Deborah Cavallaro is a hard-working real estate agent in the Westchester suburb of Los Angeles who has been featured prominently on a round of news shows lately, talking about how badly Obamacare is going to cost her when her existing plan gets canceled and she has to find a replacement. She says she's angry at President Obama for having promised that people who like their health plans could keep them, when hers is getting canceled for not meeting Obamacare's standards. "Please explain to me," she told Maria Bartiromo on CNBC Wednesday, "how my plan is a 'substandard' plan when ... I'd be paying more for the exchange plans than I am currently paying by a wide margin."
And then once more yesterday.
Bartiromo didn't follow up with the guest, so Michael Hiltzik did. He discovered that Deborah Cavallaro has a pretty awful health plan, which costs $293 a month in premiums, along with a deductible of $5,000 a year and a limit of two doctor visits a year, each of which come with a $40 copay. If she sees her physician more than twice, she's responsible for 100% of the costs.
Under "Obamacare," she can sign up for a "silver" coverage plan for $333 a month with a vastly reduced deductible and no limits on the number of times she's able to see her doctor. She can also sign up for a "bronze" plan and pay as little as $194 a month. She'd have the same deductible she has now, but she'd save on premiums and have no limits on the number of visits.
Under either plan, this woman would have fewer health care costs and greater security with coverage that couldn't be taken away.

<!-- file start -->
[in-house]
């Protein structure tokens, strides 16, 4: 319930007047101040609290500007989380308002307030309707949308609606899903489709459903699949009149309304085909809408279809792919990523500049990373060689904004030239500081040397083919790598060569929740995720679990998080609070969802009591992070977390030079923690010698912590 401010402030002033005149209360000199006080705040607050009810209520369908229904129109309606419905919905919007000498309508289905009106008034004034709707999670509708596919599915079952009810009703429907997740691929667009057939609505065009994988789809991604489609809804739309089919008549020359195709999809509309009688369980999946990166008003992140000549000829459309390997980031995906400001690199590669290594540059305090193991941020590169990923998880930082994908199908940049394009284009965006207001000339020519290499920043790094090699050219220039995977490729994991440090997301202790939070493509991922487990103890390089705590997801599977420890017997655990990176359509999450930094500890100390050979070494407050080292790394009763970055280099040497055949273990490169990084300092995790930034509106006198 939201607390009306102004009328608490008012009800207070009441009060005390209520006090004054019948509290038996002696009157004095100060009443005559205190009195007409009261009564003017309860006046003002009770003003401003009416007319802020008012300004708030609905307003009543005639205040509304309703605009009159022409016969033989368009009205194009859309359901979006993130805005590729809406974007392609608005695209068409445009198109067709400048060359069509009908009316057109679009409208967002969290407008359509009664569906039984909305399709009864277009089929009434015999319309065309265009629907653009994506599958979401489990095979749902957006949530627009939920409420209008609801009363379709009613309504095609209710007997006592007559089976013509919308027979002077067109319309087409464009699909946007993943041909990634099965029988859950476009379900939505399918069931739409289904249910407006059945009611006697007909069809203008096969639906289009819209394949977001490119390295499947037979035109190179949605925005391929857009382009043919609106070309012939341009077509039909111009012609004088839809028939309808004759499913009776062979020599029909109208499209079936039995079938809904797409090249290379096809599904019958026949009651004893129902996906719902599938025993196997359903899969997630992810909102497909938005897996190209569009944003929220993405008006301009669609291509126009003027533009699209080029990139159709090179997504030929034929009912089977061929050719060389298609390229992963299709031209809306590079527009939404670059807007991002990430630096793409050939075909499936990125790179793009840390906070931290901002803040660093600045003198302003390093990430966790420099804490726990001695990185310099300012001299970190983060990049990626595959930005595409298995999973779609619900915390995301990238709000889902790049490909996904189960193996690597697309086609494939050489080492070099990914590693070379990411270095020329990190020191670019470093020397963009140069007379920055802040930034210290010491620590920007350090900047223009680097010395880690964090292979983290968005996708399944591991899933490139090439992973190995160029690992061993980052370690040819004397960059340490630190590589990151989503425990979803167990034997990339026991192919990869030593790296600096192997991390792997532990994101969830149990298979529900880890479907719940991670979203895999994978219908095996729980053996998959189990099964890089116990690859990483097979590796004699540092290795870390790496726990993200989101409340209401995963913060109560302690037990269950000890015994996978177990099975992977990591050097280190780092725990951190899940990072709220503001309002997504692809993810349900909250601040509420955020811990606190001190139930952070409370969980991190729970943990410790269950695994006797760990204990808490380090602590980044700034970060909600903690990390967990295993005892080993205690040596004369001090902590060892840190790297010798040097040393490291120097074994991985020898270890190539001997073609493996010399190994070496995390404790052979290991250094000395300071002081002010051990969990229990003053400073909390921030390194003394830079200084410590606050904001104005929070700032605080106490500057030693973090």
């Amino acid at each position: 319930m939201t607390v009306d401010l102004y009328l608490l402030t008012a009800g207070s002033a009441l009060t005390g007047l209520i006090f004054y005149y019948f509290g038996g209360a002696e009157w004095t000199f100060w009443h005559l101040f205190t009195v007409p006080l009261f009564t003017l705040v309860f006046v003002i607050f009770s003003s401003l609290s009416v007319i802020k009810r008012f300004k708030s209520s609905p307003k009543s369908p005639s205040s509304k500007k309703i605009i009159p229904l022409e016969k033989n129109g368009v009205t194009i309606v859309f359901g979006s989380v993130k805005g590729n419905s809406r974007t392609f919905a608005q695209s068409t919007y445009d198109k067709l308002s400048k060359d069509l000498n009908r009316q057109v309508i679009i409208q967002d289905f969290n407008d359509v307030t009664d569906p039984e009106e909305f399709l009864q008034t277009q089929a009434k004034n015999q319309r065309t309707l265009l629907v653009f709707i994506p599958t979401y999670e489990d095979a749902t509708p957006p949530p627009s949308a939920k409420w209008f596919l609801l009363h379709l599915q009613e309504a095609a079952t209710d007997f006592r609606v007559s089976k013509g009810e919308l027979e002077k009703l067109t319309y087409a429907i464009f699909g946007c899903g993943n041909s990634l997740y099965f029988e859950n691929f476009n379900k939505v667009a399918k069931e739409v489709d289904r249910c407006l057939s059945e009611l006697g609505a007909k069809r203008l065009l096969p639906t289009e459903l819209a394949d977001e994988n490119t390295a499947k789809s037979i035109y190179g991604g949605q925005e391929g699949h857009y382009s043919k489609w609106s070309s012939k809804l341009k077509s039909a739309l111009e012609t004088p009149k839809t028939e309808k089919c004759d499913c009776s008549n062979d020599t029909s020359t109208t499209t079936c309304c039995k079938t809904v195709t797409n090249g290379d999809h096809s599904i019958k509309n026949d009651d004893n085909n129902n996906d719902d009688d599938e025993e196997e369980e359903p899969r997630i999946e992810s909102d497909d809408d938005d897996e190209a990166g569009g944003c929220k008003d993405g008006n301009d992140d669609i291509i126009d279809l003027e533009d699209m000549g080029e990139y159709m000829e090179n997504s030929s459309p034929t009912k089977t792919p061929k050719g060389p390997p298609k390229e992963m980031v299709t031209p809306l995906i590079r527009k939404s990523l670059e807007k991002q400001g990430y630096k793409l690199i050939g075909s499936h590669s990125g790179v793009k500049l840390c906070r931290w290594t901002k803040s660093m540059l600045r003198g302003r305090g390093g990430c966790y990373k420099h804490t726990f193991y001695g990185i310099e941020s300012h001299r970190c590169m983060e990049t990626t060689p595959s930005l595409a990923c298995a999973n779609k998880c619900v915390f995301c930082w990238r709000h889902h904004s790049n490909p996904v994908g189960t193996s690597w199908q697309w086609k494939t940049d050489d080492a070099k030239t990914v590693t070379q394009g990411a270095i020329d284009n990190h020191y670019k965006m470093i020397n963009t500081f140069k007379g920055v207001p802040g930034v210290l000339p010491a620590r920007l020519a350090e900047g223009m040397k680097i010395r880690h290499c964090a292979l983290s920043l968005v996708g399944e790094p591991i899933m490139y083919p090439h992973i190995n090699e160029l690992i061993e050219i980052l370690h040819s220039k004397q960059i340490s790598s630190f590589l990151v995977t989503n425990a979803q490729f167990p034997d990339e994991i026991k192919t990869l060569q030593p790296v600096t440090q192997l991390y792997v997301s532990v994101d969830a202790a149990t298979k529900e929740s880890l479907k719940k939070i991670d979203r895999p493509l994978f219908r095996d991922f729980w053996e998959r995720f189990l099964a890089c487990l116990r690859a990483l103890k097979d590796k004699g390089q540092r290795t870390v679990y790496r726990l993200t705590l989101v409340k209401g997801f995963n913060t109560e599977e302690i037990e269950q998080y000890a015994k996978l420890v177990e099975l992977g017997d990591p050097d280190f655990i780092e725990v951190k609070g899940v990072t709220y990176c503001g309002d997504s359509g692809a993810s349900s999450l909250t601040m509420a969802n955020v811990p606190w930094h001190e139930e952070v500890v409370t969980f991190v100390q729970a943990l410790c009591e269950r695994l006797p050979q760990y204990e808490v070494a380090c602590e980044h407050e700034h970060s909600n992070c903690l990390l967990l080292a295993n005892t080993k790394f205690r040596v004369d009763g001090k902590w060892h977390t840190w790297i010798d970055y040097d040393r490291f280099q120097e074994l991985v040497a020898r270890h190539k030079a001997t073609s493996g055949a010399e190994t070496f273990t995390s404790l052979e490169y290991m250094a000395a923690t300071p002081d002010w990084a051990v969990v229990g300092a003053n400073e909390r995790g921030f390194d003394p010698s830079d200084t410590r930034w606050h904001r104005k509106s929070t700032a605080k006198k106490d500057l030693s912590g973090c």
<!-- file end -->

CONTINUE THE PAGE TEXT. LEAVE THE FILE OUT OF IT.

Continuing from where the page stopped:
When Cavallaro said during a televised interview that "for the first time in my whole life, I will be without insurance," it simply didn't make sense given the subsidized options available to her -- including a plan that would save her money every month.
In other words, we have yet another person characterized by the media as a victim who really isn't a victim at all. The dreaded "Obamacare" monster is allegedly hurting so many Americans, but news organizations keep failing to find genuine examples.
Meanwhile, anecdotes about people benefiting from the law are generally ignored.
This is getting a little out of hand. In a nation of 313 million people, I'm certain there will be examples of people who will be adversely affected by the Affordable Care Act, even as the vast majority will benefit. But in the media's rush to criticize the health care law, the public is now often confronted with anecdotal evidence that completely falls apart after routine and cursory scrutiny.
No one is well served by these health care stories that get debunked almost immediately after they're aired.